For replacement, I think the Precision Passing event could be replaced by the NFL QB Challenge, which was a previous challenge in the Pro Bowl that determined which QB could throw the ball the furthest in two attempts. To pull this off, I think it should be changed to a challenge where every position competes (though the QBs will have to be handicapped somehow to make it fair) and it should be played in a tournament format. For expanding, I think the NFL should add a few more events, like soccer or even a game like beer pong (without the drinking of course) to connect with the younger fans. I can't speak for every fan but I like to watch pro athletes play other sports, so I'm a firm believer that the NFL should add a couple of other sports events to join dodgeball.

The NFL should also have a fan poll where fans can vote from a list of events which ones to have in each Pro Bowl. Pro Bowl week is all for the fans after all, so there might as well be events that they want to watch.

Problem #3: The Pro Bowl Game is a Glorified Two-Hand Touch

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This is the hardest problem to solve in my opinion because on one hand, you can't expect the players to go all out and play like it's a regular-season game because there's a real chance of injury (like Drew Brees' shoulder injury in 2007 Pro Bowl), but in the other hand, NFL fans are also being cheated after watching players play great all year and vote them to the Pro Bowl for them to play two-hand touch. A prime example would be in the last couple minutes of the game this past weekend where Mac Jones is touched by a defender (who could've tackled him) and the play was immediately whistled over. While it was was to keep him safe, it just proves that there's no winning side of the Pro Bowl. Either the game could go full speed to keep fans happy, but players risk pointless injury, or it could be played with half effort like it has been for years, and fans hate it.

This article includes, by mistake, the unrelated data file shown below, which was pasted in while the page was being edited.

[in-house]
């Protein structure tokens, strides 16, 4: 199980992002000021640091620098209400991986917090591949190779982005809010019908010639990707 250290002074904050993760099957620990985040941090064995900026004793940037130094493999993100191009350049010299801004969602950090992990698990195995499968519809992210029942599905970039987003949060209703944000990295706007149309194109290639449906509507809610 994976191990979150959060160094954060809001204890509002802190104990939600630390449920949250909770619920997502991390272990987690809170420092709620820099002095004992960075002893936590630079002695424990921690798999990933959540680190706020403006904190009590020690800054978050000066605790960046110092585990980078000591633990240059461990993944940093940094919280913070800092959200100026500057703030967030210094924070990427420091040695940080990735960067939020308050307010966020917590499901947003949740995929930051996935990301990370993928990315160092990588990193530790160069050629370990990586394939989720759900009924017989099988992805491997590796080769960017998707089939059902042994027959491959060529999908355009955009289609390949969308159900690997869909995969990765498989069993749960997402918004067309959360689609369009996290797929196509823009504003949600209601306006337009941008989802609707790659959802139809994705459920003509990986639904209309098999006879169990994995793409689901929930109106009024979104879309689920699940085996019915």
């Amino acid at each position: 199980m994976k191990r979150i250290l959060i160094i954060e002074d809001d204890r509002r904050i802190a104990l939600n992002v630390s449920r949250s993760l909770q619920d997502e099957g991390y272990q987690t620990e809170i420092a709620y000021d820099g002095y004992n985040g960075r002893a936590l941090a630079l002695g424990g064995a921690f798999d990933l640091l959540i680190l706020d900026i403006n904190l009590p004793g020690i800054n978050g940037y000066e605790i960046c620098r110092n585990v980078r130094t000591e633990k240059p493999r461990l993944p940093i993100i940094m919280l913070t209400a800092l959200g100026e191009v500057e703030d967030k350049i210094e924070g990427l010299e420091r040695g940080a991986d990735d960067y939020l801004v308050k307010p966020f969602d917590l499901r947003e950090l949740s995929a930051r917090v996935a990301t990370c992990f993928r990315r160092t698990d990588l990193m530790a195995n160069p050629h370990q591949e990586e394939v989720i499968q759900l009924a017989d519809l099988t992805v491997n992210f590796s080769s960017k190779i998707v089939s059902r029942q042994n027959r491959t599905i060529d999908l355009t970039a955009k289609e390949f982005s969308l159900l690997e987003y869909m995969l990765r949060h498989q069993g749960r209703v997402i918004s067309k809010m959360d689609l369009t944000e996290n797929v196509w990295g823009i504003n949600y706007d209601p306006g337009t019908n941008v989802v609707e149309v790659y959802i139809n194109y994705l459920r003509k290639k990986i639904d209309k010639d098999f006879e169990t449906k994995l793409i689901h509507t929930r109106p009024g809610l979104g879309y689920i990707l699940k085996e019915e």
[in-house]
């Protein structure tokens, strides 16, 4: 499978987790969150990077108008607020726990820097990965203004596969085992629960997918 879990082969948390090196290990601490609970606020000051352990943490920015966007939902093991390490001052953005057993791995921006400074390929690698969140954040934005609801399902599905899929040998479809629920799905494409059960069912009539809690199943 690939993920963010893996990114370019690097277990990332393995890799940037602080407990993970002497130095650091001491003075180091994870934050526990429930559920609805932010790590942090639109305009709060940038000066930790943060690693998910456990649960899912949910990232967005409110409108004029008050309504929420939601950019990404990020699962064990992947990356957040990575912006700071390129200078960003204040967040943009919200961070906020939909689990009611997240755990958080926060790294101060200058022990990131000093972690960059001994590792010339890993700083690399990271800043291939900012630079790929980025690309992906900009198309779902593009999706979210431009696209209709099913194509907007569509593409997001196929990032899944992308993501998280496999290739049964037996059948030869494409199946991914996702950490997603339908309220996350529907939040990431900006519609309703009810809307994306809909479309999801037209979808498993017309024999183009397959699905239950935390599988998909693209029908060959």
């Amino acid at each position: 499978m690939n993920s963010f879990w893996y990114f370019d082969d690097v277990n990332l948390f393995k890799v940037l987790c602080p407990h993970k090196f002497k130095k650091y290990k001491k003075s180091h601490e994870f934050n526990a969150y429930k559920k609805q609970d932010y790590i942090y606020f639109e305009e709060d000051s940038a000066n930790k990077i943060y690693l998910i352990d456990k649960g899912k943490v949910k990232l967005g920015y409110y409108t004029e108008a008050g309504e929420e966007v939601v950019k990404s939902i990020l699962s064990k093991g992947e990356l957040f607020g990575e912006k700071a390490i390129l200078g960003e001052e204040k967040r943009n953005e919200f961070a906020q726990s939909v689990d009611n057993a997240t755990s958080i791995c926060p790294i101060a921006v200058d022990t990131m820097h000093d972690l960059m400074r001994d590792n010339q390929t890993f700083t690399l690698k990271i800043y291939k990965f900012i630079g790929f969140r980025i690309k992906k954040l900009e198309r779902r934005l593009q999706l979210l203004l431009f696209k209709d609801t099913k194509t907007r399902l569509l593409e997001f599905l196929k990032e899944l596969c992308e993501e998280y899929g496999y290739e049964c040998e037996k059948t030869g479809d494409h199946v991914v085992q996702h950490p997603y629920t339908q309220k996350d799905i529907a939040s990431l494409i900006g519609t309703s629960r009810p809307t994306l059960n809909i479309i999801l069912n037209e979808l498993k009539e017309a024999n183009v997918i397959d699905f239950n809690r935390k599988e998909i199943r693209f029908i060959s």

Solution #3: Change the Pro Bowl Rules

An easy, and what I believe the most effective fix would be, is to make the Pro Bowl flag football. There's no point in even pretending that the game is tackle football if there's going to be nothing close to it, so that leaves two-hand touch and flag football. I believe the latter is better because it's a lot less controversial on if someone was "down" or not. Yes, it's definitely less exciting than normal football and it's not really a solution that will put the Pro Bowl on par with some of the other pro sports all-star games, but at least it won't try to sell the product of real football when it's really not anymore.

Another fix could be is to change the game to a 7v7 tournament. They can split the teams either by division so there will be eight different teams or by letting each of the six QBs invited to the Pro Bowl choose teams, so there would be six teams (the two QBs with the most votes would have first-round byes in the tournament). For the latter team choice, the QBs would have to pick the same amount of each position so no one person can stack their team with wide receivers to have an advantage. While also not tackle football, this is a much safer option and I think still entertaining enough to watch.

Final Comments:

Honestly, maybe the NFL should just not have the Pro Bowl. Maybe they should just make a better skills competition to take up the weekend instead. Or maybe they can have the two worst teams in the league play for the number one pick in the draft. Unfortunately, they probably won't do any of those ideas. The NFL is a professional sports league though, and they need to find a way to make the Pro Bowl more interesting and fast because they have a whole new generation of superstars in the league now that have not been able to show their talents in the Pro Bowl yet due to it's watered downplay. And if the NFL doesn't make any major changes to it, then the fans need to boycott the Pro Bowl to force changes.